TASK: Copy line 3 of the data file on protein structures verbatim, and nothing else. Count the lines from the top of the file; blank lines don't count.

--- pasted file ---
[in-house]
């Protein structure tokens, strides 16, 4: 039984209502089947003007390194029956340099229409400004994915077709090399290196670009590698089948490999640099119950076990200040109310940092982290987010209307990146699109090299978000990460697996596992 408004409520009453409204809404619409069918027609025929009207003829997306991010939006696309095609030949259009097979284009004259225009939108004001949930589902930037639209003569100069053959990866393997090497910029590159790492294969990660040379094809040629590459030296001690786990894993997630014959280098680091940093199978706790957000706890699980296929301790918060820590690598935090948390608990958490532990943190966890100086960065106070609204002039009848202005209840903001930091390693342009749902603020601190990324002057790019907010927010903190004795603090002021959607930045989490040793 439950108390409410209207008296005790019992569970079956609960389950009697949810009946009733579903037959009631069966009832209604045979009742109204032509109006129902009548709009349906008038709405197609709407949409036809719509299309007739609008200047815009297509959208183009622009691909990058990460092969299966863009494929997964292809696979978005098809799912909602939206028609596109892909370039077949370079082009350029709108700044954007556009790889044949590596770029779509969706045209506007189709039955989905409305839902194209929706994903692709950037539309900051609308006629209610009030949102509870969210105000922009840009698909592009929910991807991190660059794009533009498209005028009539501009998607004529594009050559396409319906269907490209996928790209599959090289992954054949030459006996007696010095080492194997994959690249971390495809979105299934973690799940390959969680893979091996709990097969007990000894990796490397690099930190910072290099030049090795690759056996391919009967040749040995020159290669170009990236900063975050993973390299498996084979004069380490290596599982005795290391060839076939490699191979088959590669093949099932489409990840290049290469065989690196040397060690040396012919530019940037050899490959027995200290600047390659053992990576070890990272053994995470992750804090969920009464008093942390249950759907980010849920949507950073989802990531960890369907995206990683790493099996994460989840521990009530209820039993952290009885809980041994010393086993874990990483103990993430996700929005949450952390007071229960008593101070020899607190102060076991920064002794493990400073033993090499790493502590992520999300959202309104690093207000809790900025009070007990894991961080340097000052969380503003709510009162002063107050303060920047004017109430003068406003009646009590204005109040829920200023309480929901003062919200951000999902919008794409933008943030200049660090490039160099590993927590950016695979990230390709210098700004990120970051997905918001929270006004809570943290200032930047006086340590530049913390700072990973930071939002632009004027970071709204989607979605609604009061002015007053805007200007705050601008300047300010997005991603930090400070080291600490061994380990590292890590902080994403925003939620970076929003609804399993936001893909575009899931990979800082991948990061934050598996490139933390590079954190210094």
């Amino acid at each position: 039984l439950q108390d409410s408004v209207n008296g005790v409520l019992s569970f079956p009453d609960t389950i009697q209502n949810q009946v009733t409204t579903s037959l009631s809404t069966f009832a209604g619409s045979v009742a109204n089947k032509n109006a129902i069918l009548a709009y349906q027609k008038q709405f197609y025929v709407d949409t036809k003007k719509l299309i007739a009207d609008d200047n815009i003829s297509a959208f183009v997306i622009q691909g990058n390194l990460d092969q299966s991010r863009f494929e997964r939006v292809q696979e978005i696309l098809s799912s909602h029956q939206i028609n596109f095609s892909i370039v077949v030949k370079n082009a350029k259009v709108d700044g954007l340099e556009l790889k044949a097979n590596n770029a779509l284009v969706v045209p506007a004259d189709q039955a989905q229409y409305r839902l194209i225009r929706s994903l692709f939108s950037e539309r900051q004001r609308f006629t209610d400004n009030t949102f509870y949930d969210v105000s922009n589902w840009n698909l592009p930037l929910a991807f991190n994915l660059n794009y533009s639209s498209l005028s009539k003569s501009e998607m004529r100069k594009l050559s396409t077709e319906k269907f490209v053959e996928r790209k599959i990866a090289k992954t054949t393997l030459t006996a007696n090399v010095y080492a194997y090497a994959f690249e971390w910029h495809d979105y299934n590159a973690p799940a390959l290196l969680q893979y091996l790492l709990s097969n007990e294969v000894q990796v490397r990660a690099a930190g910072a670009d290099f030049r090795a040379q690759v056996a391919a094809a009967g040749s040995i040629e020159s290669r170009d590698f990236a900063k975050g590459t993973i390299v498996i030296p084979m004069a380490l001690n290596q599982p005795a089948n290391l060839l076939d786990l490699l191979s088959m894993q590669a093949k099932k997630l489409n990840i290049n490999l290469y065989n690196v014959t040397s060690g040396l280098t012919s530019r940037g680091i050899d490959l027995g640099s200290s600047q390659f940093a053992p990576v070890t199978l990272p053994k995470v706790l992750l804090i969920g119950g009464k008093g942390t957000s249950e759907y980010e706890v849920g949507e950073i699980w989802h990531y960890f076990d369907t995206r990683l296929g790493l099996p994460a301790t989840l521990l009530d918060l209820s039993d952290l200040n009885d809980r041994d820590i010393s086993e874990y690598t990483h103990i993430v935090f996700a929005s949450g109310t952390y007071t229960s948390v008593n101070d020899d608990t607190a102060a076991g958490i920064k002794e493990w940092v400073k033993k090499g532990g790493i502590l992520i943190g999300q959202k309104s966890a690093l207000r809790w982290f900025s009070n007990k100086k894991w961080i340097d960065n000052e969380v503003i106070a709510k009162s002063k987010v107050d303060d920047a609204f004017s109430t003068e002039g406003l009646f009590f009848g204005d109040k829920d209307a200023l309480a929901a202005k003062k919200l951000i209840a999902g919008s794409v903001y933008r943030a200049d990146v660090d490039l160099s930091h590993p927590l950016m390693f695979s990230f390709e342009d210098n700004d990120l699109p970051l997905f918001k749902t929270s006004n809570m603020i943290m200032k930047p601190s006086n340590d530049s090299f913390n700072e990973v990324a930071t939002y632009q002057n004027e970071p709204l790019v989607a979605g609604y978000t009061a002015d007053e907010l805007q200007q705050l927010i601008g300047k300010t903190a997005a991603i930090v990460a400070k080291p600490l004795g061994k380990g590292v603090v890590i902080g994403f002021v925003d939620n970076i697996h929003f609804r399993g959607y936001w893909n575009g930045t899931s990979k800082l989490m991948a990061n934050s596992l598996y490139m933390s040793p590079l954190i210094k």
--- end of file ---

């Amino acid at each position: 039984l439950q108390d409410s408004v209207n008296g005790v409520l019992s569970f079956p009453d609960t389950i009697q209502n949810q009946v009733t409204t579903s037959l009631s809404t069966f009832a209604g619409s045979v009742a109204n089947k032509n109006a129902i069918l009548a709009y349906q027609k008038q709405f197609y025929v709407d949409t036809k003007k719509l299309i007739a009207d609008d200047n815009i003829s297509a959208f183009v997306i622009q691909g990058n390194l990460d092969q299966s991010r863009f494929e997964r939006v292809q696979e978005i696309l098809s799912s909602h029956q939206i028609n596109f095609s892909i370039v077949v030949k370079n082009a350029k259009v709108d700044g954007l340099e556009l790889k044949a097979n590596n770029a779509l284009v969706v045209p506007a004259d189709q039955a989905q229409y409305r839902l194209i225009r929706s994903l692709f939108s950037e539309r900051q004001r609308f006629t209610d400004n009030t949102f509870y949930d969210v105000s922009n589902w840009n698909l592009p930037l929910a991807f991190n994915l660059n794009y533009s639209s498209l005028s009539k003569s501009e998607m004529r100069k594009l050559s396409t077709e319906k269907f490209v053959e996928r790209k599959i990866a090289k992954t054949t393997l030459t006996a007696n090399v010095y080492a194997y090497a994959f690249e971390w910029h495809d979105y299934n590159a973690p799940a390959l290196l969680q893979y091996l790492l709990s097969n007990e294969v000894q990796v490397r990660a690099a930190g910072a670009d290099f030049r090795a040379q690759v056996a391919a094809a009967g040749s040995i040629e020159s290669r170009d590698f990236a900063k975050g590459t993973i390299v498996i030296p084979m004069a380490l001690n290596q599982p005795a089948n290391l060839l076939d786990l490699l191979s088959m894993q590669a093949k099932k997630l489409n990840i290049n490999l290469y065989n690196v014959t040397s060690g040396l280098t012919s530019r940037g680091i050899d490959l027995g640099s200290s600047q390659f940093a053992p990576v070890t199978l990272p053994k995470v706790l992750l804090i969920g119950g009464k008093g942390t957000s249950e759907y980010e706890v849920g949507e950073i699980w989802h990531y960890f076990d369907t995206r990683l296929g790493l099996p994460a301790t989840l521990l009530d918060l209820s039993d952290l200040n009885d809980r041994d820590i010393s086993e874990y690598t990483h103990i993430v935090f996700a929005s949450g109310t952390y007071t229960s948390v008593n101070d020899d608990t607190a102060a076991g958490i920064k002794e493990w940092v400073k033993k090499g532990g790493i502590l992520i943190g999300q959202k309104s966890a690093l207000r809790w982290f900025s009070n007990k100086k894991w961080i340097d960065n000052e969380v503003i106070a709510k009162s002063k987010v107050d303060d920047a609204f004017s109430t003068e002039g406003l009646f009590f009848g204005d109040k829920d209307a200023l309480a929901a202005k003062k919200l951000i209840a999902g919008s794409v903001y933008r943030a200049d990146v660090d490039l160099s930091h590993p927590l950016m390693f695979s990230f390709e342009d210098n700004d990120l699109p970051l997905f918001k749902t929270s006004n809570m603020i943290m200032k930047p601190s006086n340590d530049s090299f913390n700072e990973v990324a930071t939002y632009q002057n004027e970071p709204l790019v989607a979605g609604y978000t009061a002015d007053e907010l805007q200007q705050l927010i601008g300047k300010t903190a997005a991603i930090v990460a400070k080291p600490l004795g061994k380990g590292v603090v890590i902080g994403f002021v925003d939620n970076i697996h929003f609804r399993g959607y936001w893909n575009g930045t899931s990979k800082l989490m991948a990061n934050s596992l598996y490139m933390s040793p590079l954190i210094k």